Harsh punishments, including imprisonment, can be imposed if they fail to do so. The new law provides an opportunity for a more open, transparent and dynamic national database of sources of atmospheric pollution, to be overseen by the public.

The MEP has, in 2014, issued technical guidelines on compiling such a database, and local governments are getting that work underway. In the future that data should be more open and transparent.

Live monitoring data from key sources of pollution is gradually being made available to the public with around 365 Chinese cities thought to be measuring air quality.  

If the public can get more detailed information on sources of pollution in the area they live, the public can monitor both day to day levels of pollution, and compliance with overall limits, and, for example, call for the environmental authorities to limit or halt the company’s production.

With the law on prevention of atmospheric pollution being revised, we have the hugely important opportunity to see an open and transparent national database of sources of atmospheric pollution written into law.

Big differences between actual and reported emissions

Only sulphur dioxide and nitrogen oxides have been included in national emissions measurements, which were launched in 1995.

Besides highly limited rules, evasion of monitoring by businesses is a major problem. What is reported and what is actually released are often very different.

The power industry – the largest single polluter of the atmosphere – used to often get rid of waste gases through improvised, illicit vents that bypass monitoring equipment, prompting the MEP to seal up the holes in an attempt to ensure accurate measurements.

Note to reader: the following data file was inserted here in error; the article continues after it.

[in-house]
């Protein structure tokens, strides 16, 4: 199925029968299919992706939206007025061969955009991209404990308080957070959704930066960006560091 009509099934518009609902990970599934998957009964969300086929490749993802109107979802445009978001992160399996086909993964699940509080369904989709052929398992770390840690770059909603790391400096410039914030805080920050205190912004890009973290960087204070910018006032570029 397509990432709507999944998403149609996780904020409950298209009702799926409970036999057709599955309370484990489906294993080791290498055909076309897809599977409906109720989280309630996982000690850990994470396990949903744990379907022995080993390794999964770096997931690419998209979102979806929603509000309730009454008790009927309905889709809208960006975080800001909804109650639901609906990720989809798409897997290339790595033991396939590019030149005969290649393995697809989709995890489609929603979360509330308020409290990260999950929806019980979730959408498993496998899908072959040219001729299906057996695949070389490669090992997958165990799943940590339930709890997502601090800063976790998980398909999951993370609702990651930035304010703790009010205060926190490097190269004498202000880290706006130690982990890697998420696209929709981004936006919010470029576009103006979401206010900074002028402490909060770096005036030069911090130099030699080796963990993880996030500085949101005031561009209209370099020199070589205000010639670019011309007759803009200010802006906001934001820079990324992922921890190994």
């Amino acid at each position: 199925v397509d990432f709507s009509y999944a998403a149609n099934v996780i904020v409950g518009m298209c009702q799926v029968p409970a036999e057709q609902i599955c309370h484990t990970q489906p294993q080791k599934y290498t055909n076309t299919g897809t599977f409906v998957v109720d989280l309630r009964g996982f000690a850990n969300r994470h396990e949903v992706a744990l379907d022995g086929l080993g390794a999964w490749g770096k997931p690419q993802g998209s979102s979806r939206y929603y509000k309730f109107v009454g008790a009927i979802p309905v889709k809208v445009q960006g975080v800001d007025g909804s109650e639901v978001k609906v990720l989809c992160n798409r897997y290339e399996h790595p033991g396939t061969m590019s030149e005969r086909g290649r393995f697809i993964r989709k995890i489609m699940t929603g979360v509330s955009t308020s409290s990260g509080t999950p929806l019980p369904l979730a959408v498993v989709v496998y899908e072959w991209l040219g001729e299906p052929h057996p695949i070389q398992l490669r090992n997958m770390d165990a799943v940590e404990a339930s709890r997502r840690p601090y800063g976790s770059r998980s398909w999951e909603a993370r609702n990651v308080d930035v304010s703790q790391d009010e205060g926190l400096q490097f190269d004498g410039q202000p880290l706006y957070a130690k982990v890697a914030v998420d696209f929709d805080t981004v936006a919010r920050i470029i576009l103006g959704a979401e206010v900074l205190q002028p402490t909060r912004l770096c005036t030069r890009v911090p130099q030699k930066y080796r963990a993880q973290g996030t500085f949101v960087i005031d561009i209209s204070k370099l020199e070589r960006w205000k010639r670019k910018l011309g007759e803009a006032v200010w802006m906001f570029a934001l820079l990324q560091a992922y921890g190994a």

Although monitoring data from major sources of pollution has, in recent years, gradually been published in real time, little of this information has been used properly. Pollutants emitted in excess of limits aren’t later counted in retrospective calculations of total emissions.

Different government data sets can also clash. When checking total emissions, the government needs to calculate three sets of data against each other: a database of sources of pollution, environmental statistics, and data submitted for calculation of pollution fines.

Lack of consistency

The first of these is compiled by officials through site visits and covers a wide range of pollutants. Environmental data is submitted by business and used to calculate total emissions nationwide, while data submitted for the calculation of fines for pollution is checked by government and used to set the charges. But it is common for these three sets of data to clash or widely differ.

For example environmental data is based on the previous year’s figures, with adjustments being made for emissions cuts or new emissions, rendering the data mainly theoretical. Reported pollution figures are based on monitoring data, and in theory reflect actual emissions – but given that businesses fiddle the numbers, these tend to reflect best possible scenarios, and may not be realistic.

Difficulties in confirming total emission of pollutants is the biggest obstacle to innovative environmental management measures in the future. For example, market measures, such paying for the right to pollute, or emissions trading, could encourage emissions reductions.

But these schemes will fail to set a clear price signal when emissions cannot be reliably measured.